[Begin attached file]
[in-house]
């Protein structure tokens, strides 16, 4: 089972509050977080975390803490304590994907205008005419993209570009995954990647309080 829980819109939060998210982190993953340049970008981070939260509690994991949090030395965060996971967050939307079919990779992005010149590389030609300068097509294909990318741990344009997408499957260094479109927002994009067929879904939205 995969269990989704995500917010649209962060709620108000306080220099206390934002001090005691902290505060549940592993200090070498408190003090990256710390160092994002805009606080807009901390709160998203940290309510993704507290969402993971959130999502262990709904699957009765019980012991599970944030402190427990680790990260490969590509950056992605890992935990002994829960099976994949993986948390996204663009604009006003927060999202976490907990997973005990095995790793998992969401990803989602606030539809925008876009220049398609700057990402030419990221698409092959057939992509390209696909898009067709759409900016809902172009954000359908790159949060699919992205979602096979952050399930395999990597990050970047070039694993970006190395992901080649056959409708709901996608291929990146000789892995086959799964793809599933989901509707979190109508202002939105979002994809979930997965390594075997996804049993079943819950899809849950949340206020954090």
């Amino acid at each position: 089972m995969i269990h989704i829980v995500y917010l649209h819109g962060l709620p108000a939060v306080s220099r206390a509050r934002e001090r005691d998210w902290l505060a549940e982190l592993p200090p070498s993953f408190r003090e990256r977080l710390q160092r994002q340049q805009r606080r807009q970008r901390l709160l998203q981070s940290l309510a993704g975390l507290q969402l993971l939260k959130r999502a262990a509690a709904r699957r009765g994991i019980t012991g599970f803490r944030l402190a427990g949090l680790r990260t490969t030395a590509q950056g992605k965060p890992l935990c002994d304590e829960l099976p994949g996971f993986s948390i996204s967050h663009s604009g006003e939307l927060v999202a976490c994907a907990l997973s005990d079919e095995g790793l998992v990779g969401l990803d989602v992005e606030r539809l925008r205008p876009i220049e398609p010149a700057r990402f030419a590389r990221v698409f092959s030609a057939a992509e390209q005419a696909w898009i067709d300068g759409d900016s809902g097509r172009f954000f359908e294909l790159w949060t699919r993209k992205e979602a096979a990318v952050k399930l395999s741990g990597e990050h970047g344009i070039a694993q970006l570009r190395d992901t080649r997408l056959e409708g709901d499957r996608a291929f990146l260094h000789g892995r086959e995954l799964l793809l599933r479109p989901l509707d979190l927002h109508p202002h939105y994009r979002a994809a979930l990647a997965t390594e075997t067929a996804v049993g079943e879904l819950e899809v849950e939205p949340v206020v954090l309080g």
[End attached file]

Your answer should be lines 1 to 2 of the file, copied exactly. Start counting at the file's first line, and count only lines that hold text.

[in-house]
């Protein structure tokens, strides 16, 4: 089972509050977080975390803490304590994907205008005419993209570009995954990647309080 829980819109939060998210982190993953340049970008981070939260509690994991949090030395965060996971967050939307079919990779992005010149590389030609300068097509294909990318741990344009997408499957260094479109927002994009067929879904939205 995969269990989704995500917010649209962060709620108000306080220099206390934002001090005691902290505060549940592993200090070498408190003090990256710390160092994002805009606080807009901390709160998203940290309510993704507290969402993971959130999502262990709904699957009765019980012991599970944030402190427990680790990260490969590509950056992605890992935990002994829960099976994949993986948390996204663009604009006003927060999202976490907990997973005990095995790793998992969401990803989602606030539809925008876009220049398609700057990402030419990221698409092959057939992509390209696909898009067709759409900016809902172009954000359908790159949060699919992205979602096979952050399930395999990597990050970047070039694993970006190395992901080649056959409708709901996608291929990146000789892995086959799964793809599933989901509707979190109508202002939105979002994809979930997965390594075997996804049993079943819950899809849950949340206020954090």